Sustainability is an issue that impacts everyone. As the world population is growing exponentially, global resources are dwindling.
By 2030, only 10 percent of the world’s forests will remain due to deforestation. Already, there are 50 percent fewer forests than there once were. At the same time, global emissions are also an issue. The average temperature of the world’s oceans has increased by 2 degrees Celsius – a side effect of these greenhouse gas emissions. In turn, coral reefs are experiencing a similar devastation as forests from the increased water temperatures. The result is that over 1 billion people in the world are hungry and almost as many without access to safe water.
However, there is also reason for hope. “Business and its ability to stimulate economic growth is a force much stronger than governments, NGOs, or philanthropists”, says INSEAD Dean Ilian Mihov.” It is the best hope we have in finding solutions to the world’s myriad problems from poverty to climate change.”
Leaders Who Walk the Talk
The first way a company can be a true source for good is by employing leaders who are willing to take action and make positive strides in the manner their organisations operate. “Businesses need more people in positions of leadership who are ‘deeply connected’ to humanity and to life all around them,” explains Lindsay Levin, Founder and Managing Partner of Leaders’ Quest. They need to “take a keen interest in issues such as climate change.” Unilever is a perfect example of this. The conglomerate is taking active steps to make palm oil (an emulsive used in everything from vegan butter to ice cream and chocolate to shampoo) more sustainable.
Moreover, ”walking the talk” should not just be limited to broad business decisions, but manifest in personal behaviours as well. In order to lead and inspire followership, leaders need to exemplify core values in the ways they do things. This is especially true with millennial employees, who have a demonstrated preference for authenticity in all things.
Social Impact Programmes Based on Core Competencies
In order for an organisation to be a source for good, leaders also need to look at core competencies as well. Job satisfaction is highest amongst employees when they are given tasks that they feel employ their biggest skills — so much so that many will even take a pay cut when given the chance to employ their individual core competencies to a greater good.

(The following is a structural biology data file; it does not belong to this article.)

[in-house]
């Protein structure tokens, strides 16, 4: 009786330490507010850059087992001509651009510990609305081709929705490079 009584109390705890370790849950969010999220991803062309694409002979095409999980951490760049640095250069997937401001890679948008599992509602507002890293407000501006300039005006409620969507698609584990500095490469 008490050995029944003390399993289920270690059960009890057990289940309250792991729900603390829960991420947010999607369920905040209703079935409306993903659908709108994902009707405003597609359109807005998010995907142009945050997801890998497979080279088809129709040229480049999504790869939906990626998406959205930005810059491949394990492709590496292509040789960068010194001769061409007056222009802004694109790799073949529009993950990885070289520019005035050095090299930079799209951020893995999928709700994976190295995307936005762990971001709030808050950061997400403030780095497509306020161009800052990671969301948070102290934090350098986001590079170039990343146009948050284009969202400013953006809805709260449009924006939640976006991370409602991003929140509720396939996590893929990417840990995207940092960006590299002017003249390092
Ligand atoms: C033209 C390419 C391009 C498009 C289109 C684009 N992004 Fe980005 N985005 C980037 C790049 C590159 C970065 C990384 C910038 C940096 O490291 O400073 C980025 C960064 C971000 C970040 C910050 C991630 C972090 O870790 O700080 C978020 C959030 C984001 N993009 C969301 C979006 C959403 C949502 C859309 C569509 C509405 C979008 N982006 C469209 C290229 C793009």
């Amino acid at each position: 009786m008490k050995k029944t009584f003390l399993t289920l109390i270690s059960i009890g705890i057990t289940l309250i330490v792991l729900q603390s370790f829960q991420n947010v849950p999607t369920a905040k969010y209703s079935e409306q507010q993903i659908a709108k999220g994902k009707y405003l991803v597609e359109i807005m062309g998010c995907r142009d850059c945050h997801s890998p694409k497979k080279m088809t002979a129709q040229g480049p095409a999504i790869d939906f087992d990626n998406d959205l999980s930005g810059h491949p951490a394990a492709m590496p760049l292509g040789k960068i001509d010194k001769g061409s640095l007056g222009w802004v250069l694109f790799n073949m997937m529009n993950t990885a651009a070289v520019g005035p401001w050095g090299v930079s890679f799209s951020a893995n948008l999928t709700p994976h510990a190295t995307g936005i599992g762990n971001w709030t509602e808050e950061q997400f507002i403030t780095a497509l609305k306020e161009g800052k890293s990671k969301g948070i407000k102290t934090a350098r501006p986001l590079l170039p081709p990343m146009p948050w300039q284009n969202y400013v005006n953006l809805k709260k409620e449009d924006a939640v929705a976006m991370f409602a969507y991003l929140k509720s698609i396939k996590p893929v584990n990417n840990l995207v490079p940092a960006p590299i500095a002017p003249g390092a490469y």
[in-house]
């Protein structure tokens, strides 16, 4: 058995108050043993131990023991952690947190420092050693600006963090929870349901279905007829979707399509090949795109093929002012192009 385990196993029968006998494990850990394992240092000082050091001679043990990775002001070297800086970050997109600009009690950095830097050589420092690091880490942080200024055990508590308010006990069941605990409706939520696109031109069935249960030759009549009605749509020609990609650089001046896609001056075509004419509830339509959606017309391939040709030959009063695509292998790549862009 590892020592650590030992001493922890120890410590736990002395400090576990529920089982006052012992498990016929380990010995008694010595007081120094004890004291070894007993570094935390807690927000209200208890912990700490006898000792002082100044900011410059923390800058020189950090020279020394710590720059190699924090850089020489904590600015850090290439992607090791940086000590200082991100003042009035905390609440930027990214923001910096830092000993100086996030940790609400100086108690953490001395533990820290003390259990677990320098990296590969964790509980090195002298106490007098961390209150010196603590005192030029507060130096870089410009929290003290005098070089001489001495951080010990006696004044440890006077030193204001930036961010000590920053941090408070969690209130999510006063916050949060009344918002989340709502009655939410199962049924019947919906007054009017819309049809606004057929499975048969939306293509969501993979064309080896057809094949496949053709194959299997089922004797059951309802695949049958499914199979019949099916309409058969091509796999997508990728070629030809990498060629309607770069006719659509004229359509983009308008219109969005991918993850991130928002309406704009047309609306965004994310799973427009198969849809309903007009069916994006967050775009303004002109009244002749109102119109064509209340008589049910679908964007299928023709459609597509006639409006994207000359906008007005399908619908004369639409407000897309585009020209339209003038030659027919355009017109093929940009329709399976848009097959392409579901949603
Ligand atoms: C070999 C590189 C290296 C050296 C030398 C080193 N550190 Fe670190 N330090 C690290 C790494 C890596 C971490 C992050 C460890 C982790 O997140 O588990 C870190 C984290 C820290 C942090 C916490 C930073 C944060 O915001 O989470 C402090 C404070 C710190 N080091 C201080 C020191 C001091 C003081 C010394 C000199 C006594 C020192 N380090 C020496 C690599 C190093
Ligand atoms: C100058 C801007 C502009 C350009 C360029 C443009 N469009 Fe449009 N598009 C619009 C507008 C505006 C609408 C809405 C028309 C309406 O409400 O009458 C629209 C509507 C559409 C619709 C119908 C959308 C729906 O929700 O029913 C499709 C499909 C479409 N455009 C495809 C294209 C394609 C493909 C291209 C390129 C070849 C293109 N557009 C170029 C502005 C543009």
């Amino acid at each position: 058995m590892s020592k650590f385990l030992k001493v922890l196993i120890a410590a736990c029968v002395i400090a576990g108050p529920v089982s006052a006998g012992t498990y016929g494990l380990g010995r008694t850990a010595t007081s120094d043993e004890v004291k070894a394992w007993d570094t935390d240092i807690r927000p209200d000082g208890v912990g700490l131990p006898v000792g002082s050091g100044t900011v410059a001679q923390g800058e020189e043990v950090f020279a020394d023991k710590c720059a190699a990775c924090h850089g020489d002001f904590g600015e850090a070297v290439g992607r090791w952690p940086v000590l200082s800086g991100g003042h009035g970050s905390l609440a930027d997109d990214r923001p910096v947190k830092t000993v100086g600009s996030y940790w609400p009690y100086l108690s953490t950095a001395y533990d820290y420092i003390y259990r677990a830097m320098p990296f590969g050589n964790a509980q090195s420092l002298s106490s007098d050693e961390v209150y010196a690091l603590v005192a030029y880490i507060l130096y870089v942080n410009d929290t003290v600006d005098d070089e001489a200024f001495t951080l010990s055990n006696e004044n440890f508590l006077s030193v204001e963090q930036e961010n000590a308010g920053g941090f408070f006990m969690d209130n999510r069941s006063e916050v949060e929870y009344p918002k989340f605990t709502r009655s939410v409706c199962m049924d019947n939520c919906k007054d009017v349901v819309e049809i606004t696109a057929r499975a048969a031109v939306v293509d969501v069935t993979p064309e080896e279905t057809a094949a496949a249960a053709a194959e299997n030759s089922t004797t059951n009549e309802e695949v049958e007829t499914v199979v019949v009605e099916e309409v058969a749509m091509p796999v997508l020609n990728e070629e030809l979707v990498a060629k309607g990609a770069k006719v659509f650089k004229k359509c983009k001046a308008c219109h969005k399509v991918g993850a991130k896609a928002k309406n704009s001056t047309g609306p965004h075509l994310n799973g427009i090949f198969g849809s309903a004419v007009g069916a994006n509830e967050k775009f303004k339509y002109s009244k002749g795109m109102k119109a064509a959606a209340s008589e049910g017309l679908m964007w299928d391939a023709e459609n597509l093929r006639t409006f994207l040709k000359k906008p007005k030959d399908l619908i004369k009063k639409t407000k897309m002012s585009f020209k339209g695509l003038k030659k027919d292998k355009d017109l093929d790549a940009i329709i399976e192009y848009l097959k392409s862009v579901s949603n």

A management consultancy found this out first-hand when it initiated a social impact programme that asked participating consultants to use their skills to help organisations in low-income areas of Asian and African countries. Each consultant took a pay cut of 25-50 percent in order to participate and many were happy to do so. The consultancy found that the employees who took part in the programme were more likely to stay with the company than those consultants who refused to participate – by 32 percent! The reason most cited was that they looked at the impact programme as a way to give back while investing in their own futures.
Partnerships That Raise Public Awareness of Sustainability
Sustainable partnerships are also a way that companies can do good. While a single person or even a nonprofit can only do so much, the right partnerships can be revolutionary. Aside from any direct impact, the right partnership can improve public awareness and reach for the organisation in ways that may not be accessible to them otherwise.
Take the renewable energy source biogas, for example. It is a product of the decomposition of organic matter. Public misconception about what this means led people to dismiss the process as smelly or to think of it as pollutive. Biogas was having a hard time gaining acceptance, despite its low cost and myriad applications. ISABEL, the €1.3 million project between INSEAD and seven other partners, helped to change this. The partnership used a bottom-up approach to promote biogas as a fuel source. It held workshops and spoke with classrooms. Europe’s biogas consumption over the next ten years more than doubled as a result. It went from 6 percent in 2005 to 15 percent in 2014–all because the right organisations came together to make it happen.
Organisations of all sizes can make an impact by helping others whilst helping themselves. Whether the issue is donating expertise, raising awareness, or employing leaders who walk the talk, it is possible to do good things in the world while protecting business interests. In the next article, we continue our discussion on the six ways that businesses can be a source for good.